Galaxy Far, Far Away Discovered - One Of The Top 10 Most Distant Objects We Know Off
Astronomers have discovered a galaxy so far, far away that it was created only 800 million years after the beginning of the universe, making it one of the top ten most distant objects we know of in space. The findings will help astronomers understand how galaxies are formed.
The galaxy, named LAEJ095950.99+021219.1, and is situated 13 billion light-years away. It has taken so long for the light from the galaxy to reach us that today we see the galaxy in its infancy.
"This galaxy is being observed at a young age. We are seeing it as it was in the very distant past, when the universe was a mere 800 million years old," says James Rhoads, one of the astronomers involved in the study."This image is like a baby picture of this galaxy, taken when the universe was only 5 percent of its current age. Studying these very early galaxies is important because it helps us understand how galaxies form and grow."
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The galaxy was detected by light emitted from ionized hydrogen. The galaxy was first spotted in the summer of 2011, but the research and findings were not solidified and published until recently.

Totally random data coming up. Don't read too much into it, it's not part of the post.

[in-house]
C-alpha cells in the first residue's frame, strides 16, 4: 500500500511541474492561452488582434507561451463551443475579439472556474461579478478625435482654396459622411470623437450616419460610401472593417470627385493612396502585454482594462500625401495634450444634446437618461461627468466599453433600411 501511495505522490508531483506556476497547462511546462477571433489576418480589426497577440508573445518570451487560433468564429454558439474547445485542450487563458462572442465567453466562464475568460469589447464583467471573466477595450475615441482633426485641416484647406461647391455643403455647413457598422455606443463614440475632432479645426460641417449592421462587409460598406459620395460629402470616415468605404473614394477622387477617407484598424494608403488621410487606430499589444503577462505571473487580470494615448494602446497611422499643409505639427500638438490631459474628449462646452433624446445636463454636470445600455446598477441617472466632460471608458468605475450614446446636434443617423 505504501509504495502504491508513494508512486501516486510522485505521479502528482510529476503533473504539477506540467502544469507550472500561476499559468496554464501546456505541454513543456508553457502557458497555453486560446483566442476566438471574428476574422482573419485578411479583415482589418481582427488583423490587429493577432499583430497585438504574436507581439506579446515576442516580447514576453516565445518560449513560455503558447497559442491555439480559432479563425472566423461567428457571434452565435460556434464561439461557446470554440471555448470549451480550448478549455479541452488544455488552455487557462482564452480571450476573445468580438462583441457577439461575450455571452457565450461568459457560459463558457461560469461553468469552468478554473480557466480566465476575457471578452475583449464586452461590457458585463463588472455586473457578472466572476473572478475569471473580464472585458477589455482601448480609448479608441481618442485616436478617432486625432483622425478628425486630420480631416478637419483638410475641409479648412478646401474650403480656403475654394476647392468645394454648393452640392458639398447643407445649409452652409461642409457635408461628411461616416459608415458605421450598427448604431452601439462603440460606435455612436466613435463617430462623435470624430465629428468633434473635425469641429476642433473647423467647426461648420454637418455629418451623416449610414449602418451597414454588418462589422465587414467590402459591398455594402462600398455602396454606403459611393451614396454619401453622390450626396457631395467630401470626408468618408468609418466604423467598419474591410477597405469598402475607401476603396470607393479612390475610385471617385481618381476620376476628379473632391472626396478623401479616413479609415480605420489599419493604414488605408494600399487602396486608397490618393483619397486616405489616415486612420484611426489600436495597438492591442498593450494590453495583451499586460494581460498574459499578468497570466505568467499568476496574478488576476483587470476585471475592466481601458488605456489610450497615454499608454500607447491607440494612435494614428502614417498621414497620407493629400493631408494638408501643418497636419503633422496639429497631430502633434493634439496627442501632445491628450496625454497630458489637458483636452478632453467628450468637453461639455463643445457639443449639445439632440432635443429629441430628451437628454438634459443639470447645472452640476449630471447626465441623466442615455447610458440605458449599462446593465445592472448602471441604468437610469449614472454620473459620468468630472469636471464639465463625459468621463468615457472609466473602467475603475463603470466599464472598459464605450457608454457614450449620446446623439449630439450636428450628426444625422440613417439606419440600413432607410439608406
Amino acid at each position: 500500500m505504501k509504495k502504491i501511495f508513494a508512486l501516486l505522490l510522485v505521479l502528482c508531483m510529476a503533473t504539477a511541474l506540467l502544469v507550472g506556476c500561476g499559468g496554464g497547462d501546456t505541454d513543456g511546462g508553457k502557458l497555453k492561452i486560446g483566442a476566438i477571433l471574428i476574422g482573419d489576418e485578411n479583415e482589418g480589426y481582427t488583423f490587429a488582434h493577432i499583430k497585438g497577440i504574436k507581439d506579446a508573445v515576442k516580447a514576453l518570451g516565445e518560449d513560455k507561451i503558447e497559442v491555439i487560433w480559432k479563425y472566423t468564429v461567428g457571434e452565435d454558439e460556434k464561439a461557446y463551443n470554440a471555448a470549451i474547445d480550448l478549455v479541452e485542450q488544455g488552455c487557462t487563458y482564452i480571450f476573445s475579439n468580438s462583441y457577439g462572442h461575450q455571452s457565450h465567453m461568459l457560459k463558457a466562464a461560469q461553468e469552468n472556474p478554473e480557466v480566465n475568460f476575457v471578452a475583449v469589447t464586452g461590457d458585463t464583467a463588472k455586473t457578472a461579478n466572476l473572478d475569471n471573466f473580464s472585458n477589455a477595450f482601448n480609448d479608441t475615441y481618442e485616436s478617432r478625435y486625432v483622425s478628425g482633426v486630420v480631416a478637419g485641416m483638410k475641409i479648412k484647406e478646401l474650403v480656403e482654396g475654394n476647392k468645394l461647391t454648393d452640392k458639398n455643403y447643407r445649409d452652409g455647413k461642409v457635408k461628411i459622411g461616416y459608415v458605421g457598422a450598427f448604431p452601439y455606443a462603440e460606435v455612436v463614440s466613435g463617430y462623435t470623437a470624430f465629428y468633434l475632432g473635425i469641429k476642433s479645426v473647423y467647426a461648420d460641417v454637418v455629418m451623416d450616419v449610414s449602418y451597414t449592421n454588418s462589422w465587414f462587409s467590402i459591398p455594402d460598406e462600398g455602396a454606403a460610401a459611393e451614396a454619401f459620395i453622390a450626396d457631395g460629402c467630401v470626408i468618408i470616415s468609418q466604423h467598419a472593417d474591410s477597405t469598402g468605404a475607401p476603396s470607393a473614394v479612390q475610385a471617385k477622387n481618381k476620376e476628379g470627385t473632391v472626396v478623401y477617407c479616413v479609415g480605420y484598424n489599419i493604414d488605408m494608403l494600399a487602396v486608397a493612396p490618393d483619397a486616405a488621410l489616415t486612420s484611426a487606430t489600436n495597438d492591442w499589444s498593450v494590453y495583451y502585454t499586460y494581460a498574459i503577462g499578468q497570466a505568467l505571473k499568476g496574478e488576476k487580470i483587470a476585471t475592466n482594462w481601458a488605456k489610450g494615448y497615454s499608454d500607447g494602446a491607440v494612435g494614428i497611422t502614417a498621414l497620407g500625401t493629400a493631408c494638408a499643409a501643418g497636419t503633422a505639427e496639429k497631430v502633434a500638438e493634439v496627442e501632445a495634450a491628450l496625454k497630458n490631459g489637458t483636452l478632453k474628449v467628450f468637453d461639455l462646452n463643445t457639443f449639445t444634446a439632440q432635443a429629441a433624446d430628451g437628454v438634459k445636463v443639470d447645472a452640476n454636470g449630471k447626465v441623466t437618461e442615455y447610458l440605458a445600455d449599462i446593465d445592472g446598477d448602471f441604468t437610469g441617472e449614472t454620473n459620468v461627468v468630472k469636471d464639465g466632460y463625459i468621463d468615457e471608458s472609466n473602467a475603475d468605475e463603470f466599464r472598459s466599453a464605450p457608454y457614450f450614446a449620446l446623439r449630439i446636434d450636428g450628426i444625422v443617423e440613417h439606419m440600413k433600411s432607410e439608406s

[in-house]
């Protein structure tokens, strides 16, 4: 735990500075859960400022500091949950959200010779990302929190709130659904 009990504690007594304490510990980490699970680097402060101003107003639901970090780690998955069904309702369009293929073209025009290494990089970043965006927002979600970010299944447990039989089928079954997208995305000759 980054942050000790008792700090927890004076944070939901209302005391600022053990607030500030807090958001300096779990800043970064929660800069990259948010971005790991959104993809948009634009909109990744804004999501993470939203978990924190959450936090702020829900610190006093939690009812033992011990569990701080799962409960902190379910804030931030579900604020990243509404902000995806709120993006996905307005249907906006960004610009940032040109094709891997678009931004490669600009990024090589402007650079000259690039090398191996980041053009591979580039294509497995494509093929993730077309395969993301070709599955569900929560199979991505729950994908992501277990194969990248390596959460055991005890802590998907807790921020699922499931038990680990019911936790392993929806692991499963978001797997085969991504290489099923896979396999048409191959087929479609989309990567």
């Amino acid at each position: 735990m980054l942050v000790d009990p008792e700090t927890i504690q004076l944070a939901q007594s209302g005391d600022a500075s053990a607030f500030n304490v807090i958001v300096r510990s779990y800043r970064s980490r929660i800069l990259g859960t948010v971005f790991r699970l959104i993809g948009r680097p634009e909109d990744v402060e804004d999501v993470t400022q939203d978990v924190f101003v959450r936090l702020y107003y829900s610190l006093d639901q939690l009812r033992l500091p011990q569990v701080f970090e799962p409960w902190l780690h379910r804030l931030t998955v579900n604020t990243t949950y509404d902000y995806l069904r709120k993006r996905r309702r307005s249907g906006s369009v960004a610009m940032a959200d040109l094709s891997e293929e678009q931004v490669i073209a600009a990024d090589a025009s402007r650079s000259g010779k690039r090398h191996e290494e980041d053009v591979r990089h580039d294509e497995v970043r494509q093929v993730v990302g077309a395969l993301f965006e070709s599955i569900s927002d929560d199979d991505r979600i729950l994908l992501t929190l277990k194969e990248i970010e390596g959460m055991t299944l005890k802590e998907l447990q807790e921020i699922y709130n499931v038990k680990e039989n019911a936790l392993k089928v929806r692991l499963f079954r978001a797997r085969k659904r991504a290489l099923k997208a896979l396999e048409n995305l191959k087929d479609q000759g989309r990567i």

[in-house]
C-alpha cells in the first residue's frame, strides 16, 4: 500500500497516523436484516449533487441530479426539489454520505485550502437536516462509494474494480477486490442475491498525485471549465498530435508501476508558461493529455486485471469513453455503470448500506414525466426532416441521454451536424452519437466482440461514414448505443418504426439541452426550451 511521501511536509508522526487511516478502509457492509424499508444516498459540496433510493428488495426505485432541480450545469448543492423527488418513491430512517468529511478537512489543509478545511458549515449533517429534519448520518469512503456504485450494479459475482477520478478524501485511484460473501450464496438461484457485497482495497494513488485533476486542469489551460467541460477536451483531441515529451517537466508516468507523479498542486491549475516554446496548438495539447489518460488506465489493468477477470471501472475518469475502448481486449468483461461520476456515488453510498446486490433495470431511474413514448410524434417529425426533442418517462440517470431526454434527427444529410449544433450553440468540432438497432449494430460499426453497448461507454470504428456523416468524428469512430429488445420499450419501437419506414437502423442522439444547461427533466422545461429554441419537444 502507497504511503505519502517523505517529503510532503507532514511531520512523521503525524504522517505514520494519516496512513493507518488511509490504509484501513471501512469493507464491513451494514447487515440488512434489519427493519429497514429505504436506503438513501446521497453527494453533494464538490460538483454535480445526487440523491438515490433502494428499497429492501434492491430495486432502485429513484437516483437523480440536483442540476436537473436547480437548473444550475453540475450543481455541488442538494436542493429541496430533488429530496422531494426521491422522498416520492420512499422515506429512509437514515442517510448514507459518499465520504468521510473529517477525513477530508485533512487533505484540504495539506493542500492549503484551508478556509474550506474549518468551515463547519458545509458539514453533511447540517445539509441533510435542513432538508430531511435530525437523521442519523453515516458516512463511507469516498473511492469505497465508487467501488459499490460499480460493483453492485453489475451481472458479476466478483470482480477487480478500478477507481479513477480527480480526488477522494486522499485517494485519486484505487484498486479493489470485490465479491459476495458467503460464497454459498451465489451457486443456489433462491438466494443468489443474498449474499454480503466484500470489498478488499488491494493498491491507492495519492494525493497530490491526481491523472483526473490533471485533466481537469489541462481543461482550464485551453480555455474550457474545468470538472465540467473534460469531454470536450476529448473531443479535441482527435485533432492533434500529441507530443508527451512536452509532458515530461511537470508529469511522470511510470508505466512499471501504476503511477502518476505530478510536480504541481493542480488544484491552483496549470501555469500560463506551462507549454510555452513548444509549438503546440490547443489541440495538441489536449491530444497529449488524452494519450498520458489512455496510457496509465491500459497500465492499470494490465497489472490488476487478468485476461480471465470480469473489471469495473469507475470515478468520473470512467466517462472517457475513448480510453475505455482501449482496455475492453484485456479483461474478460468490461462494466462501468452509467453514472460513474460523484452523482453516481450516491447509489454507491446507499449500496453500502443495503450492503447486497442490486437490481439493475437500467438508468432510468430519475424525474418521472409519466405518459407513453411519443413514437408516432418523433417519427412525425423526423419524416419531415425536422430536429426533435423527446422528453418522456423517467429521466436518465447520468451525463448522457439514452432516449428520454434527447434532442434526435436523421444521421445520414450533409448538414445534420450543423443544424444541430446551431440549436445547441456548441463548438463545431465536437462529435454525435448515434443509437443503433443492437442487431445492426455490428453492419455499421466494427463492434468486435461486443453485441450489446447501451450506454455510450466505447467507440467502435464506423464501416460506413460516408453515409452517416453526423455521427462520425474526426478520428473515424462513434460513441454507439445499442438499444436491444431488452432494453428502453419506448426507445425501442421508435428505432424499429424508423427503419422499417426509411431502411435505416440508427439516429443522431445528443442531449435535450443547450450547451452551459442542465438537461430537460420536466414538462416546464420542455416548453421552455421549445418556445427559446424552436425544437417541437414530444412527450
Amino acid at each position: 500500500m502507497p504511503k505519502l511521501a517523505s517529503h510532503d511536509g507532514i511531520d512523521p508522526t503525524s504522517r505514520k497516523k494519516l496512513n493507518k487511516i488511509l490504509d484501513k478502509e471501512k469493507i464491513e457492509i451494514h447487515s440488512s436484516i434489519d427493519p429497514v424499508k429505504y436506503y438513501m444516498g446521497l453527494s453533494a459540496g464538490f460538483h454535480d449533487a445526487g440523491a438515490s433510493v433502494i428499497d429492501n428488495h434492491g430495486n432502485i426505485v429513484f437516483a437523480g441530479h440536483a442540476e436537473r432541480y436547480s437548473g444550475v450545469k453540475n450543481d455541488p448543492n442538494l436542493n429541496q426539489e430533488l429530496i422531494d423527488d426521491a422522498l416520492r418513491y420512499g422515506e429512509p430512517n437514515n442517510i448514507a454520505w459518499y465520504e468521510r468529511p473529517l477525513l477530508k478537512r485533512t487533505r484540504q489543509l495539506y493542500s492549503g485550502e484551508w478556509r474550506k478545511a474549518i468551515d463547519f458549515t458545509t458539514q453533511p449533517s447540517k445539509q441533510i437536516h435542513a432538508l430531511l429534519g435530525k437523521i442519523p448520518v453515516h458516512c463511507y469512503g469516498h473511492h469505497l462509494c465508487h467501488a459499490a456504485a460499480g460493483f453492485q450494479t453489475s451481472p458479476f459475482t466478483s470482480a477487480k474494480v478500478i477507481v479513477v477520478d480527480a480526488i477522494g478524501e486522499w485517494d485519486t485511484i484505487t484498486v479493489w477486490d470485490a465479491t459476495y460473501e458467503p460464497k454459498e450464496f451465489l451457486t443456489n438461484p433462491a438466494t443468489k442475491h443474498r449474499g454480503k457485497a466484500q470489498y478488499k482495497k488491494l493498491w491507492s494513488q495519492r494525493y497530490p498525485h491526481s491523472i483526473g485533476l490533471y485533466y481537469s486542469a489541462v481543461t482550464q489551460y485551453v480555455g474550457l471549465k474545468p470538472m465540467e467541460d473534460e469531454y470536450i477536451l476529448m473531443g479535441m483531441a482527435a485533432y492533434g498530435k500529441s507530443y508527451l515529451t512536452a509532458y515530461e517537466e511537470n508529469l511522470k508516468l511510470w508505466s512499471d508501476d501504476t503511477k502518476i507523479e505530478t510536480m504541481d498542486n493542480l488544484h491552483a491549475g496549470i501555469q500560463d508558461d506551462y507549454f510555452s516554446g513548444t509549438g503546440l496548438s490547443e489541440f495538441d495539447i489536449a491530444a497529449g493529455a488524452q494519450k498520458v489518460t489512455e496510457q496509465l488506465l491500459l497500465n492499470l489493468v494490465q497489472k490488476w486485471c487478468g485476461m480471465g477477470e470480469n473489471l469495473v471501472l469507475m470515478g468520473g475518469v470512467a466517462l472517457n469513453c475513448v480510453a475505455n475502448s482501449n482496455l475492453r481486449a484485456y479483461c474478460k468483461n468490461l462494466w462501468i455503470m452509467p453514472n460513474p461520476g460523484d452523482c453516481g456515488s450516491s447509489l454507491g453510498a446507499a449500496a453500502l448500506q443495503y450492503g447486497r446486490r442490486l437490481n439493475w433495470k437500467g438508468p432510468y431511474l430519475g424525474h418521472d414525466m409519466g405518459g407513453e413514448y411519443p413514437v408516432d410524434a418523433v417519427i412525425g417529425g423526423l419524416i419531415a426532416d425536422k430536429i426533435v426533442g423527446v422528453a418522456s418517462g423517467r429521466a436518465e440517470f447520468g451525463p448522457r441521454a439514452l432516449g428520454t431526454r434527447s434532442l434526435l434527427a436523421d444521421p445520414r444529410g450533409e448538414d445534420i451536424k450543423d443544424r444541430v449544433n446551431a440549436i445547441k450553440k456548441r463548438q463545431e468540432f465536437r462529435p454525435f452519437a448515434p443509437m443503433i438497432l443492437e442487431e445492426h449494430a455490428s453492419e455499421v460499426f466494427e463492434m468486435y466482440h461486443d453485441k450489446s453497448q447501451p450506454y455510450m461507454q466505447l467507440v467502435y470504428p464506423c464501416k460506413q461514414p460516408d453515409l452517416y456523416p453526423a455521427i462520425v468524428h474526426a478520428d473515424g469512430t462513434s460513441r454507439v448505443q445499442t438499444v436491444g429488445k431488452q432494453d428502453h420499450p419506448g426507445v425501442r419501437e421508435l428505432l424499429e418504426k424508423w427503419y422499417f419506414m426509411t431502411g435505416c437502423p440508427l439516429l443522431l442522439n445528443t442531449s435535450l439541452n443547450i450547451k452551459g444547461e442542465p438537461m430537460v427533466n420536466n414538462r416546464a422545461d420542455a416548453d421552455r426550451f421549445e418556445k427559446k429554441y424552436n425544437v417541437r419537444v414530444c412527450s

The researchers used the Magellan Telescopes at at the Carnegie Institution's Las Campanas Observatory in Chile which has incredible light-gathering capacities. They outfitted the telescopes with a special filter designed to observe light with a very narrow wavelength. This meant the researchers could focus on a specific range of infrared light.
"We have been using this technique since 1998 and pushing it to ever-greater distances and sensitivities in our search for the first galaxies at the edge of the universe," says Sangeeta Malhotra, an associate professor in the school.
"Young galaxies must be observed at infrared wavelengths and this is not easy to do using ground-based telescopes, since the Earth's atmosphere itself glows and large detectors are hard to make."